Notes - Meeting

Christina Harview's picture

final paper in emerging genres

 

The internet:

 

Reader/Writer Relationship

-It leaves lots of room for role-playing, re-construction, projection and misunderstanding. But I’m not quite clear, yet, just how you understand this process.

Ø Can an author tell a lie if the reader does not expect truth?

o Does lie depend on writer’s intent or reader’s expectation?

o Fiction writer does not write truth but it is also not a lie...

o Many genres are already generally categorized along the lie-truth expectation spectrum (fantasy, autobiography, academic), but some still occupy a grey area (theatre, poetry). Where does blogging lie on this spectrum of reader’s expectations?

 

Disposable

- You speak of the “disposable nature of an on-line identity” and of the internet, which you describe as a “world from which one can escape at any time.” On the other hand, you speak of a “sense of constancy with the constructed persona,” and claim that “the blogging persona must not be broken.”

Ø This was only in regard to Burke but good point.

Ø At what point does the blogging identity become as important as the ‘real’ one? What makes the difference between those who are constant with their blogging/real identity and those who are not?

o Time spent constructing, people who are aware of the identity, etc?

o What can cause a person to be more constant in one or the other?

o What does constancy bring us in either identity?

§ Earn the trust of others

§ Others create labels and expectations

§ Relationships – friendship is mutual so there is an obligation to continue being the friend that the other person made friends with

§ Consistency in real life is necessary because everything from the past –our foundations etc. are a product of growth and development – essentially, our integrity.

· how is the blogging identity different from this?

o the abstract nature of the internet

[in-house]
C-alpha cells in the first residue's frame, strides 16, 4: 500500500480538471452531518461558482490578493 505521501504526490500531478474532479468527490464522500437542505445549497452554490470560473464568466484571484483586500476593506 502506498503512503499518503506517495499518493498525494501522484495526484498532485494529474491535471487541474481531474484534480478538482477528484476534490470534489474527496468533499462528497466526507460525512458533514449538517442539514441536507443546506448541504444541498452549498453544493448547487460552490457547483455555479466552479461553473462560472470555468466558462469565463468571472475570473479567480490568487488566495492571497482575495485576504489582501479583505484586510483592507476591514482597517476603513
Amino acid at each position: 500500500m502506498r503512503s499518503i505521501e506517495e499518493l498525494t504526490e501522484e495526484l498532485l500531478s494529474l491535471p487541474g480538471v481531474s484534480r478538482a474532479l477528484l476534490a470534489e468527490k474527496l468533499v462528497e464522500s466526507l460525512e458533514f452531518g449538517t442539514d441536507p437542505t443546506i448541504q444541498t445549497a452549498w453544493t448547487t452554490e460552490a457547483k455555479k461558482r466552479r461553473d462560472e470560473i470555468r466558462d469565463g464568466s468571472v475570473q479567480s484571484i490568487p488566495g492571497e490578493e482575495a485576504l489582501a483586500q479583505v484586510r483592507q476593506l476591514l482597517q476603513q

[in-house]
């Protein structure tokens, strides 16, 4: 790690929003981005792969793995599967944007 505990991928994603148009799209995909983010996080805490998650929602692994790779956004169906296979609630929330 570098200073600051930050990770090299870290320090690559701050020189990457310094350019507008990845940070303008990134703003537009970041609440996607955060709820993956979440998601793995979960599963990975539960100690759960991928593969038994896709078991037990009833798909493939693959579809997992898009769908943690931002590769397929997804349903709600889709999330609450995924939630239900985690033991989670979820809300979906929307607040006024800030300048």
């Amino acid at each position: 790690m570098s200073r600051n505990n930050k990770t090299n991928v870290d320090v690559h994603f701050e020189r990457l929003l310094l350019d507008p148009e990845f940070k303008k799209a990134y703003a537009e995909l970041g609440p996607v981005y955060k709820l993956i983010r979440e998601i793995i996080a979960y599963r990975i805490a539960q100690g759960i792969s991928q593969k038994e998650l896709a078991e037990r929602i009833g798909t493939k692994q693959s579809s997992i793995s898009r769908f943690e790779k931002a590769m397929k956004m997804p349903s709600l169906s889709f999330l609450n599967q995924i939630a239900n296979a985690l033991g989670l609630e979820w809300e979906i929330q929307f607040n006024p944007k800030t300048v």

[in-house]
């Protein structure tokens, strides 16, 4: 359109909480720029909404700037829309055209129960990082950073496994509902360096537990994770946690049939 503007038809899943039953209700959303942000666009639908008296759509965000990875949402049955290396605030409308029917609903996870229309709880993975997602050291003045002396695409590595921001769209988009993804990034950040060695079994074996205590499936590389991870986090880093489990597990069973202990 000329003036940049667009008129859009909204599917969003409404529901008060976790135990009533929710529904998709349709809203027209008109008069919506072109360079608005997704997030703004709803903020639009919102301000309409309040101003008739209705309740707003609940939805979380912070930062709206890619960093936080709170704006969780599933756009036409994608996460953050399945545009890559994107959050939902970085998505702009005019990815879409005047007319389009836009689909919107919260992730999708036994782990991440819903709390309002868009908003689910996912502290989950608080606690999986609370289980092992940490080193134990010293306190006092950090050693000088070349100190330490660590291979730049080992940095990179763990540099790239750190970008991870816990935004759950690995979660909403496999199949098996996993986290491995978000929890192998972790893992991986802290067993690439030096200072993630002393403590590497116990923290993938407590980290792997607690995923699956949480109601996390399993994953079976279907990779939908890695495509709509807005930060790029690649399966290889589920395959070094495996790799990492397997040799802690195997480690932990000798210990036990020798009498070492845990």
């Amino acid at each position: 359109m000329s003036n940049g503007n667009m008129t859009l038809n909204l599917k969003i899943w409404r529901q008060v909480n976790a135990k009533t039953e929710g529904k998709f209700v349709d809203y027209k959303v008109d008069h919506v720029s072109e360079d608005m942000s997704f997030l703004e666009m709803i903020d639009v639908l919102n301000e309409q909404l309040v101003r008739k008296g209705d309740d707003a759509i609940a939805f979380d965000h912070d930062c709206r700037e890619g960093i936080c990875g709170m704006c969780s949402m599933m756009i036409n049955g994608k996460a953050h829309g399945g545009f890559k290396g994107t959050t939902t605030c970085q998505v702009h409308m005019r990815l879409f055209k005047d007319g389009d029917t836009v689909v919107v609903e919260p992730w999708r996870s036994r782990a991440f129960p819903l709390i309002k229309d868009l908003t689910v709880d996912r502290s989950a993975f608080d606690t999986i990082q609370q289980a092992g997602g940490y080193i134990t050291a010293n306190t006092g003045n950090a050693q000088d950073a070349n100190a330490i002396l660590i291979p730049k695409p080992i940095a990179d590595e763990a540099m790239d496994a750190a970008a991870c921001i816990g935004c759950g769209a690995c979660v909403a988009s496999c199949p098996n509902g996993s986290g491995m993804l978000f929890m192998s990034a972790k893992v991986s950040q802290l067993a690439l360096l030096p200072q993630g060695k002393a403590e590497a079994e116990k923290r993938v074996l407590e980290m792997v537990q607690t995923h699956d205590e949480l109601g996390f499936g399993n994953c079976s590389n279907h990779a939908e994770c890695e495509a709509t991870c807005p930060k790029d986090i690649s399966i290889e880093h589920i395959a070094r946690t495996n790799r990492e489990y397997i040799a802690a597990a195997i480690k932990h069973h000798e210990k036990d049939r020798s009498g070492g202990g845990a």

o non tangible

o different degree of responsibility

 

Integrity

- You argue, at one point, that a “person’s integrity” might demand some expression that “may not fit in with our real-life social identity.” Your use of the word “integrity” intrigues and puzzles me: you use it to introduce a twoness! I really don’t understand how constructing an alternative identity can help to fulfill a sense of integrity.

Ø Maybe the word fulfill confused you here; I was using the word not with the insinuation that integrity was not filled already, but that some of the dreams and hopes of our integrity are not realized (definition 3a in Merriam Webster --- to convert into reality, to develop the full potentialities of).

Ø What I was referring to was your claim that when "a person's integrity sometimes demands something more...[than a] real-life social identity," she can use "the perceived anonymity of the internet...to construct another identity," a "disposable" one. That sounded to me like an argument that having integrity (=being an integer/"one") requires making up a second identity (being "two"). Did I not understand the logic?

o Recap: Everyone has integrity. Nobody must have more than one identity in order to have integrity. What I was trying to communicate was the thought that our integrity can sometimes include dreams and hopes that are not realistic or appropriate for some reason. The internet allows us to realize or fulfill those dreams/hopes.

§ part of your integrity can be the wish to actualize thoughts/feelings. The internet is an outlet for that.

§ the second identity is not necessarily an extension or completion of the integrity

 

-Is what you are exploring here the difference between the unconscious and a consciously constructed self?

 

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Integrity

The Price of Integrity is Valued in Dearness

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